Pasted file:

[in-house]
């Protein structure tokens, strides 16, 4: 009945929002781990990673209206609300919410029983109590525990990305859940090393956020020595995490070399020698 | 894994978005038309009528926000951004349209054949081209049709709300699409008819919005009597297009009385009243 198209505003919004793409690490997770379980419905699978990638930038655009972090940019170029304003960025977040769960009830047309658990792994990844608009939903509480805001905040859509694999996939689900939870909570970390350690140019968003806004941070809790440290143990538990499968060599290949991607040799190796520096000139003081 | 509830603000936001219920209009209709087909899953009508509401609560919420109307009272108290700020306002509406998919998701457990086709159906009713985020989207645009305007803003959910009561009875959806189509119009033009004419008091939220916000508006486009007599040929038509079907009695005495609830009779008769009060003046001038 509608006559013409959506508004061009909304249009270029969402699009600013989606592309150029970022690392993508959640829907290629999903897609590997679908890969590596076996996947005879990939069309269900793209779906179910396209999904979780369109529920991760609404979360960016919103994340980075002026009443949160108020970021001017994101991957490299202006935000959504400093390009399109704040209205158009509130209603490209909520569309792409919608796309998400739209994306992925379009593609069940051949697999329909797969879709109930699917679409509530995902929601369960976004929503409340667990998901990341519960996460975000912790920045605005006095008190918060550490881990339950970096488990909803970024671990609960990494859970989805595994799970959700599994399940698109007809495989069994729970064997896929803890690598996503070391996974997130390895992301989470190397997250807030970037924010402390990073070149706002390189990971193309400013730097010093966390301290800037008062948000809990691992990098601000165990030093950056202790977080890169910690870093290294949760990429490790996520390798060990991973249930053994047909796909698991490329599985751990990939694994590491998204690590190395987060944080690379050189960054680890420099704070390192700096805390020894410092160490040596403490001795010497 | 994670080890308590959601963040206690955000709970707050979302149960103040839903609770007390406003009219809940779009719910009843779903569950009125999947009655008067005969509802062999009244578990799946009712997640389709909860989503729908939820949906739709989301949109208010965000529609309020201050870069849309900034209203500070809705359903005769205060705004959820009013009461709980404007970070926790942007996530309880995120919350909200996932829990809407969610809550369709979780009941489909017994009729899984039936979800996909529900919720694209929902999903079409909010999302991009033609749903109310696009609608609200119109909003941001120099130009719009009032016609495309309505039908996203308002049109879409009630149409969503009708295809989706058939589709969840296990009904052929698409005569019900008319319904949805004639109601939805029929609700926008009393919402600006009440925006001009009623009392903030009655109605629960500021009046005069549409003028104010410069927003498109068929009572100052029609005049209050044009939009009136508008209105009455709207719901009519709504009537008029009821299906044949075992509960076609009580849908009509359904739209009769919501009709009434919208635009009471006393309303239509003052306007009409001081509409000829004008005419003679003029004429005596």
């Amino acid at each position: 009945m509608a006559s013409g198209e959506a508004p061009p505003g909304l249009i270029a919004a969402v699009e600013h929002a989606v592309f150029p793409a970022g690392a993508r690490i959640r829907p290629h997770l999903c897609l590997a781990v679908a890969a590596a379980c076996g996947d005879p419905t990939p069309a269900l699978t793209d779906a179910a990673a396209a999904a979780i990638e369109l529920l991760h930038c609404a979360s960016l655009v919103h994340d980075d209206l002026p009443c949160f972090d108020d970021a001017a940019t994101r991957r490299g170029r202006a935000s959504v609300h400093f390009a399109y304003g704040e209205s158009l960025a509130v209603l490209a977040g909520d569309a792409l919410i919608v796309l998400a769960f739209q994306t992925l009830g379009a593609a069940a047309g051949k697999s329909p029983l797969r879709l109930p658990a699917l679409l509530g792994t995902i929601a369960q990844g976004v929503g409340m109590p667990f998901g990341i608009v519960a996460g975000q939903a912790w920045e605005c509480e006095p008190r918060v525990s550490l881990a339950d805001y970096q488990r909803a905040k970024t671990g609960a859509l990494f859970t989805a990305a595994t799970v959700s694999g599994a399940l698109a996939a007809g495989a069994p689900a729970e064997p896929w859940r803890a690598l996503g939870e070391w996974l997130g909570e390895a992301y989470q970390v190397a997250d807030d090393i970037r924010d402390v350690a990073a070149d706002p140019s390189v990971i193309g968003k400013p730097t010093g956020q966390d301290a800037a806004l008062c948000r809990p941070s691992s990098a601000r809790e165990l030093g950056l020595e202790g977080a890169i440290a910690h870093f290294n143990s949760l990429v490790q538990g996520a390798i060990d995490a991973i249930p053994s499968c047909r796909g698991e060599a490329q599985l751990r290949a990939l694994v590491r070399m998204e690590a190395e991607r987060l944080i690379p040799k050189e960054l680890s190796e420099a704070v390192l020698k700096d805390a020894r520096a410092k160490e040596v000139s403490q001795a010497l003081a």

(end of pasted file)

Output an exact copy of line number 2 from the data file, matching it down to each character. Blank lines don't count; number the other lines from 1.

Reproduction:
């Protein structure tokens, strides 16, 4: 009945929002781990990673209206609300919410029983109590525990990305859940090393956020020595995490070399020698 | 894994978005038309009528926000951004349209054949081209049709709300699409008819919005009597297009009385009243 198209505003919004793409690490997770379980419905699978990638930038655009972090940019170029304003960025977040769960009830047309658990792994990844608009939903509480805001905040859509694999996939689900939870909570970390350690140019968003806004941070809790440290143990538990499968060599290949991607040799190796520096000139003081 | 509830603000936001219920209009209709087909899953009508509401609560919420109307009272108290700020306002509406998919998701457990086709159906009713985020989207645009305007803003959910009561009875959806189509119009033009004419008091939220916000508006486009007599040929038509079907009695005495609830009779008769009060003046001038 509608006559013409959506508004061009909304249009270029969402699009600013989606592309150029970022690392993508959640829907290629999903897609590997679908890969590596076996996947005879990939069309269900793209779906179910396209999904979780369109529920991760609404979360960016919103994340980075002026009443949160108020970021001017994101991957490299202006935000959504400093390009399109704040209205158009509130209603490209909520569309792409919608796309998400739209994306992925379009593609069940051949697999329909797969879709109930699917679409509530995902929601369960976004929503409340667990998901990341519960996460975000912790920045605005006095008190918060550490881990339950970096488990909803970024671990609960990494859970989805595994799970959700599994399940698109007809495989069994729970064997896929803890690598996503070391996974997130390895992301989470190397997250807030970037924010402390990073070149706002390189990971193309400013730097010093966390301290800037008062948000809990691992990098601000165990030093950056202790977080890169910690870093290294949760990429490790996520390798060990991973249930053994047909796909698991490329599985751990990939694994590491998204690590190395987060944080690379050189960054680890420099704070390192700096805390020894410092160490040596403490001795010497 | 994670080890308590959601963040206690955000709970707050979302149960103040839903609770007390406003009219809940779009719910009843779903569950009125999947009655008067005969509802062999009244578990799946009712997640389709909860989503729908939820949906739709989301949109208010965000529609309020201050870069849309900034209203500070809705359903005769205060705004959820009013009461709980404007970070926790942007996530309880995120919350909200996932829990809407969610809550369709979780009941489909017994009729899984039936979800996909529900919720694209929902999903079409909010999302991009033609749903109310696009609608609200119109909003941001120099130009719009009032016609495309309505039908996203308002049109879409009630149409969503009708295809989706058939589709969840296990009904052929698409005569019900008319319904949805004639109601939805029929609700926008009393919402600006009440925006001009009623009392903030009655109605629960500021009046005069549409003028104010410069927003498109068929009572100052029609005049209050044009939009009136508008209105009455709207719901009519709504009537008029009821299906044949075992509960076609009580849908009509359904739209009769919501009709009434919208635009009471006393309303239509003052306007009409001081509409000829004008005419003679003029004429005596």